Louis Carabott of P.Carabott Musical Emporium on Merchant street, Valletta, followed in the steps of Dr. F. Habib who had sent a group of musicians to a Tunis studio in early 1931 to record on 78rpm shellac records. These discs of popular and folk music turned out to a big hit with local audiences and many flocked the wholesaler’s store to purchase the music on the various labels of the day.

Messrs.Carabott was already established as importers and a reputable wholesale & retail outlet for records, gramophones, musical instruments, music scores and a variety of music paraphenalia. They were agents for Odeon, Decca, Brunswick, London, Vogue, Dubium, Tempo, Coral, Polydor, Capitol, Fonit record labels.

Louis Carabott and brother organised for musicians to record in Tunis in 1931 under ODEON records Ma series. These records were released and advertised in their ODEON catalogue featuring a variety of local artistes, composers and solo artists of sacred and classical music. These included exceprts Carlo Diacono’s opera  L’Alpino. The catalogue also features a variety of comical and theatrical artists from Kumpanija Indipendenza, as well as folk singers the likes of Ix -Xudi and Is -Semenza.

In later years Carabott would re-release some of he tracks form the original 78s  on its own label ‘Carabott-Dischi ta’ Malta’. Carabott approached DECCA label in 1960’s to reproduce some titles on 7” 45rpm.

 

 

Maltese music scene in the interwar period.

The early recordings o Maltese folk and popular music are genuine and archaic documents of a musicological. and socio-political history we were totally unaware of until recently. The extent of the recording on 78rpm shellac records, and the musical variety is evidence of a once thriving musical and artistic scene.

One can distinguish two main categories of styles on these early recordings. The first, is that in the form of local folk song and chant; the ‘authentic’ hybrid of music prevalent in rural society, which reflects the yearnings and aspirations of a folk culture. Evident is the quality of the bards, singers and guitarists who execute these pieces with rich voices and skilful artistry. Most notable amongst these are characters like Xudi, Semenza and Manwel Cilia ‘Ta’Zabett’.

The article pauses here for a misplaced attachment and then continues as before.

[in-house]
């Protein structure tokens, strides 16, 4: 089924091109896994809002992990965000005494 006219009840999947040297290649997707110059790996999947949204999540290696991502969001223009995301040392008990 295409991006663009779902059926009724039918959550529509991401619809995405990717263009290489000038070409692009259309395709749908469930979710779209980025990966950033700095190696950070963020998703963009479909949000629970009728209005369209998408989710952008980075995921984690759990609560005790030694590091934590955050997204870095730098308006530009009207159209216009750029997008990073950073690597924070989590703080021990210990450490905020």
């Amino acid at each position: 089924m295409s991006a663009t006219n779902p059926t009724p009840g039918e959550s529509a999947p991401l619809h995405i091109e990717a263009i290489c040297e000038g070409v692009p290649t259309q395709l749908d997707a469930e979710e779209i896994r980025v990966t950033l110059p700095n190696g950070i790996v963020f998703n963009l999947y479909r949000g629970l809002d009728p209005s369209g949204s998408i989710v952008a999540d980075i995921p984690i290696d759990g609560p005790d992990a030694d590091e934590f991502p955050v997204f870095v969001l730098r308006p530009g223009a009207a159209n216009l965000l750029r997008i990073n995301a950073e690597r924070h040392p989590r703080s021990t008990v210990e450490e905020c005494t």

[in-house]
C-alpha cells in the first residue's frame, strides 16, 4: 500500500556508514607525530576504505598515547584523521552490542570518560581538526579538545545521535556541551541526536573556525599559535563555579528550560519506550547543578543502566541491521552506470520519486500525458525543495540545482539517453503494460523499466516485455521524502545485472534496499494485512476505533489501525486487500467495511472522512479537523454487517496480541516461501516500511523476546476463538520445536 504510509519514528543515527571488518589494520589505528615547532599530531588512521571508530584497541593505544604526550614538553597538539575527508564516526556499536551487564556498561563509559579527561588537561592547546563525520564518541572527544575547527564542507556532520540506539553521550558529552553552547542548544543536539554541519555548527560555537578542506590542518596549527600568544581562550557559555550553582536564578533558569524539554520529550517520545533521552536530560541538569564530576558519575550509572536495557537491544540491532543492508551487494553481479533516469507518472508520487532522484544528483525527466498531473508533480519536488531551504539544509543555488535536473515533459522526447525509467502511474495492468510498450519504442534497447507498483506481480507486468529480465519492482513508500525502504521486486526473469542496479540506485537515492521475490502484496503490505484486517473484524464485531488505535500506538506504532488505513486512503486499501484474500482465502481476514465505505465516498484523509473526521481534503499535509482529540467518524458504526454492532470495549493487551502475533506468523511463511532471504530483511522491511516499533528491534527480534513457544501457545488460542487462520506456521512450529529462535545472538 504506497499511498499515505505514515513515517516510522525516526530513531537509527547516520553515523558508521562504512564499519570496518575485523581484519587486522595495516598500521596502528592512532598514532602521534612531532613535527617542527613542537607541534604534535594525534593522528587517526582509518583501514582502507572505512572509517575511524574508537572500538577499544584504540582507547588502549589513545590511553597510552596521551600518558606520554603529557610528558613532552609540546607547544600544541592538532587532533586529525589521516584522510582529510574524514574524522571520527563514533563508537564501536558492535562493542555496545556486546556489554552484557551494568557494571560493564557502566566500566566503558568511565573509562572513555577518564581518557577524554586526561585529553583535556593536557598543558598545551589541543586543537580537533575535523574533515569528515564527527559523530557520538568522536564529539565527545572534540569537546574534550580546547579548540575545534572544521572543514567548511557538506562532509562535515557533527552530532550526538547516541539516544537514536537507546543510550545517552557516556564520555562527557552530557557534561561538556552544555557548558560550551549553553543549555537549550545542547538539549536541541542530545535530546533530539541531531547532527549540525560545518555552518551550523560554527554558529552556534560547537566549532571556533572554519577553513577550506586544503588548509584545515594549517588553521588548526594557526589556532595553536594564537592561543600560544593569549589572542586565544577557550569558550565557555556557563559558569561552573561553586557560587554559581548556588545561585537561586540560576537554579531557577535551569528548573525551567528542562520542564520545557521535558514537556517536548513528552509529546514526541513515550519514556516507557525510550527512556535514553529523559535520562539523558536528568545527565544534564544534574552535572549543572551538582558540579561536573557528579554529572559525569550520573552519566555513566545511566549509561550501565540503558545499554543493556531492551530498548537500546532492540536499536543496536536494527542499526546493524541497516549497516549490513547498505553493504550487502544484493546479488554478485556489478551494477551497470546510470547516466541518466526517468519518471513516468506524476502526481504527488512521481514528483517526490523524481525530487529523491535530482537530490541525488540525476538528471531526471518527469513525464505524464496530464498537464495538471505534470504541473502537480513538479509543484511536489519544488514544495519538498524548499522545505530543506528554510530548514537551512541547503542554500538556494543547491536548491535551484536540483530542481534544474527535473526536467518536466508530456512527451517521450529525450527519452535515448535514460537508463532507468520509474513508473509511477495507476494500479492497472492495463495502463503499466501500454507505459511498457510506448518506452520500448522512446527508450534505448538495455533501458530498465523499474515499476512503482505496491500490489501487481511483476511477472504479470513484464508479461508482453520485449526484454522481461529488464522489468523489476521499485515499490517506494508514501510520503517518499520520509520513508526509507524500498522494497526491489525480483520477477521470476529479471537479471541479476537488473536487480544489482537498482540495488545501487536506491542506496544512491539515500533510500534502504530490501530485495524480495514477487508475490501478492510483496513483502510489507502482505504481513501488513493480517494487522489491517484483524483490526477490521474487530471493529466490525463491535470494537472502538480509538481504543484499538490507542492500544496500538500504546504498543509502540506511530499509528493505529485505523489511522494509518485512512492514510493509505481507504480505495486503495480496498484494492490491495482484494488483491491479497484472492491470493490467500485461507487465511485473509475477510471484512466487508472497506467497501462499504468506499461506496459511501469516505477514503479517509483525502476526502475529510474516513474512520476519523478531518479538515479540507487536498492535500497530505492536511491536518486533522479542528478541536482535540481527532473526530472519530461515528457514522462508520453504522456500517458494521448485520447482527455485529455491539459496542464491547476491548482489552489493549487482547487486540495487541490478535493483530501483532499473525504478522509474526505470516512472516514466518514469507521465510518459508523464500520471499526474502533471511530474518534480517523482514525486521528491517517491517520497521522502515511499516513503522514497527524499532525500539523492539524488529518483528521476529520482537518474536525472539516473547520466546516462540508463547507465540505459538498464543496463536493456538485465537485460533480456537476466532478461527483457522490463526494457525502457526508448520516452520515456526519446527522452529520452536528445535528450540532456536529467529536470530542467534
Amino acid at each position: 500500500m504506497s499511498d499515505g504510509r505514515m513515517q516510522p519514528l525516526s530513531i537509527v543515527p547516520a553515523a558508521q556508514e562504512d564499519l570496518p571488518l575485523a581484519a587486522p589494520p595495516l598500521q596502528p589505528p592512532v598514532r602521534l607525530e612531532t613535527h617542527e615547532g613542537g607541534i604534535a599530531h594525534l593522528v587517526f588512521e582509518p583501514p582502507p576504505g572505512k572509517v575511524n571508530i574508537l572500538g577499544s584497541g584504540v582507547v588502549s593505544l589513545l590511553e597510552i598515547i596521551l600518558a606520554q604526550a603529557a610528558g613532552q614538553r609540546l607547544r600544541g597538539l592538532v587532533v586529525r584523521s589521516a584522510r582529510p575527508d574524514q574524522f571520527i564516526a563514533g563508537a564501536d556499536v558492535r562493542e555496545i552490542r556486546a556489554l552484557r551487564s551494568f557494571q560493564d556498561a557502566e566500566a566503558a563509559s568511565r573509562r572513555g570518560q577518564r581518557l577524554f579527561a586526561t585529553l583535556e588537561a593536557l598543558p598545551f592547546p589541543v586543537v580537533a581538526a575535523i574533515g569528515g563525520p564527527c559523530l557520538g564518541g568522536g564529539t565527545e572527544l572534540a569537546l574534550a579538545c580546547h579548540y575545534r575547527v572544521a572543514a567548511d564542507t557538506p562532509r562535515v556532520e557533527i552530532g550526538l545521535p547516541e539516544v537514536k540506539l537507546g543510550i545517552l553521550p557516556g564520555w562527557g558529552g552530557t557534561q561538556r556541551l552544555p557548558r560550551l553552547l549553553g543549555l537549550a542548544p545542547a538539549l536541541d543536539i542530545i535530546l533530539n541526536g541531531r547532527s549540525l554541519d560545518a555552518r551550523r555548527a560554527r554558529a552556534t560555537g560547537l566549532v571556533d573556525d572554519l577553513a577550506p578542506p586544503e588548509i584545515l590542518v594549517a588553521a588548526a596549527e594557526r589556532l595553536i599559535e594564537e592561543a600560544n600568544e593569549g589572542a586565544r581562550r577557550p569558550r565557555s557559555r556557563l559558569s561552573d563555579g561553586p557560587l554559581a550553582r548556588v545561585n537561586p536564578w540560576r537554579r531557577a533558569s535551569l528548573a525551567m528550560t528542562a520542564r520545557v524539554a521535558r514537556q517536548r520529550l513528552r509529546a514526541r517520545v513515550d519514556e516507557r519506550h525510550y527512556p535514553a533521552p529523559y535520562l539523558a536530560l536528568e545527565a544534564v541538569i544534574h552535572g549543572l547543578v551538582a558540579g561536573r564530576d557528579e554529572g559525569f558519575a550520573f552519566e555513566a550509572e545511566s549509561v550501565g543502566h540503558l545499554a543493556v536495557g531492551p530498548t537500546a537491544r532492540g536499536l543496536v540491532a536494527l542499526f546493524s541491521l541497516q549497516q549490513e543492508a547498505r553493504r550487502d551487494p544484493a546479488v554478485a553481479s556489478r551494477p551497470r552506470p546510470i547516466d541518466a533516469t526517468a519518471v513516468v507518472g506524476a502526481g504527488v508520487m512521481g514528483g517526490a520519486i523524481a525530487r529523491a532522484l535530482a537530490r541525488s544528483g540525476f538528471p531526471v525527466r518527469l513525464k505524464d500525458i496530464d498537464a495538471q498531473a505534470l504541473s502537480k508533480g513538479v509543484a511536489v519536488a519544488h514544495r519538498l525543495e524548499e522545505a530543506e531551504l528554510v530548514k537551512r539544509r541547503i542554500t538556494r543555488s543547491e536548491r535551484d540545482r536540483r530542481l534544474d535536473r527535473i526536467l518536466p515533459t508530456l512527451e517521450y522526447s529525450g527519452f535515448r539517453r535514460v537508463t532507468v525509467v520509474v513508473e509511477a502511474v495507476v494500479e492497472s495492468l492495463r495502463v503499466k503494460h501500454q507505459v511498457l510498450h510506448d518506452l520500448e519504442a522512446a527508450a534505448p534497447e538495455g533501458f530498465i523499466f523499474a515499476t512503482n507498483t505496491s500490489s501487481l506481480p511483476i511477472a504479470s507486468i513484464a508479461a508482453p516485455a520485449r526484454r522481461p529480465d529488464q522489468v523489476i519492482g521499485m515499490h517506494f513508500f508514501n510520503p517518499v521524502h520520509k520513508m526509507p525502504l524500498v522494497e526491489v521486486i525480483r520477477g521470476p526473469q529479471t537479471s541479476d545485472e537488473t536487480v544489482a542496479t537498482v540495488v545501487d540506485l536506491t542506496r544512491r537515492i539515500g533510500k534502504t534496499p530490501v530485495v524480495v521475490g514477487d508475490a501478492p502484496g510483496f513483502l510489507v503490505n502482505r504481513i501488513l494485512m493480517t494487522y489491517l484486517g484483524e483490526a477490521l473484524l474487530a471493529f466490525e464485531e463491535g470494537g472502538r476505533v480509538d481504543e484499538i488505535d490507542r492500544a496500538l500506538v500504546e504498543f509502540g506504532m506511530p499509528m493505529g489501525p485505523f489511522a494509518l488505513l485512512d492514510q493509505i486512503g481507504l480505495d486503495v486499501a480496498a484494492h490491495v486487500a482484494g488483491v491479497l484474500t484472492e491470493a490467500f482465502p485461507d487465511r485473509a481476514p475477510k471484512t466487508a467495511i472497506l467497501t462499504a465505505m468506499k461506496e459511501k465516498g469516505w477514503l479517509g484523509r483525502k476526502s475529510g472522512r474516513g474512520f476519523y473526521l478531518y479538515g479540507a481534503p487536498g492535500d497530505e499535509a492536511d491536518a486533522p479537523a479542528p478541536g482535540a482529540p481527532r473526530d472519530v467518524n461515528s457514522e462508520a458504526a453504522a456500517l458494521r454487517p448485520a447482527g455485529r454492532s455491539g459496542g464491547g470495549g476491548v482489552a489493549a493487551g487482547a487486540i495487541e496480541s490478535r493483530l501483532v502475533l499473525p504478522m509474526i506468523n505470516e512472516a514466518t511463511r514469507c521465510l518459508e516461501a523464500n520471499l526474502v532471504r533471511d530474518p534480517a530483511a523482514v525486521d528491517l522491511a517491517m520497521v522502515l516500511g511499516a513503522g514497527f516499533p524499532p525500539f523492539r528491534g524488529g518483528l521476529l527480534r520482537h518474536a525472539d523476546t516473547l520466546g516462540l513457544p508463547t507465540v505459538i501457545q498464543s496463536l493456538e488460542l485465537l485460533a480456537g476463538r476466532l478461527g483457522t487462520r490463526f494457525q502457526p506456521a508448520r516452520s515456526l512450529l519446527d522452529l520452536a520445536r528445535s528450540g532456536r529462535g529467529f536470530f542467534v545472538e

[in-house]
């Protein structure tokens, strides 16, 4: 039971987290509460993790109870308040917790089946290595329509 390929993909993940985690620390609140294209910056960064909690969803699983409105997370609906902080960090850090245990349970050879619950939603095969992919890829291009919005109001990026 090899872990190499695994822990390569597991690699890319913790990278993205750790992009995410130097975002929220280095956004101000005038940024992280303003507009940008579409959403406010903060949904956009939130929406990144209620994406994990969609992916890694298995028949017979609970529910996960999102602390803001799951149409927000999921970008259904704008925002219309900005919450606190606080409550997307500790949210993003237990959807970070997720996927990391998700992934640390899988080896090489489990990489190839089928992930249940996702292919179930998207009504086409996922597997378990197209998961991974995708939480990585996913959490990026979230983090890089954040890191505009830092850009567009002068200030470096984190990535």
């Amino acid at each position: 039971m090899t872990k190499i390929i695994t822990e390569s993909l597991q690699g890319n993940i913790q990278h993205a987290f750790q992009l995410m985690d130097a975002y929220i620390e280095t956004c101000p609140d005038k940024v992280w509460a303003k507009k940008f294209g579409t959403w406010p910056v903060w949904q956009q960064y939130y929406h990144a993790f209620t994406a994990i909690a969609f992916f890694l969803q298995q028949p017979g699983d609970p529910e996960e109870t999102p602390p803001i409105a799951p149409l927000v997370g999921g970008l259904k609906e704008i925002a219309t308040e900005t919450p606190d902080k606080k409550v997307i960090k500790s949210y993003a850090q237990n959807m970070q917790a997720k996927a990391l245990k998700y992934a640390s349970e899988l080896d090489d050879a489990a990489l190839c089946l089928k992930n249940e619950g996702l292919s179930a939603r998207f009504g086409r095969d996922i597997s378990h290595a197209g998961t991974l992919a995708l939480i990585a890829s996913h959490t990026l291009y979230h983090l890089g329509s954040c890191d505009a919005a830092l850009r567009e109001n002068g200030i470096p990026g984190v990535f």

The other styles, such as tangos, fox- trots, and waltzes, reflect the imported influence in music, which resulted in numerous entertainers and dance orchestras, who provided music for entertainment for society in the frivolous 1930s. This cross-fertilization was probably due to the access to early radio, foreign records, and the ‘talkies’.

 

The lyrically woven and operatic style songs, show the influence and proximity of Latin culture on early 20th century Malta, especially Italian operetta styles, which were predominant in the capital city and amongst the upper circles of society.

Overall, there is a strong sense of musical and social identity present, mainly due to the use of the local language and dialect. This aspect is especially conspicuous for an era, which was facing socio-political clashes over language in education. It is interesting to note that, in actual fact, both Italian and English words are thrown in with the Maltese language, revealing the multi-faceted culture of the time.

The recordings presented on these early discs of Maltese music, are invaluable documents of local music. As well as being the earliest recorded sound of the country, they attest to the variety of musical genre and activity available at the time. The concept of recorded and documented sound had its impact on musicians and composers; whilst providing them with an opportunity to make a living, it also created the impetus to produce for records under contract by the agents. It was also a unique opportunity for musicians and composers to have their works documented. Thanks to the release of these records, the music and works of these musicians and composers is now documented, and preserved for posterity.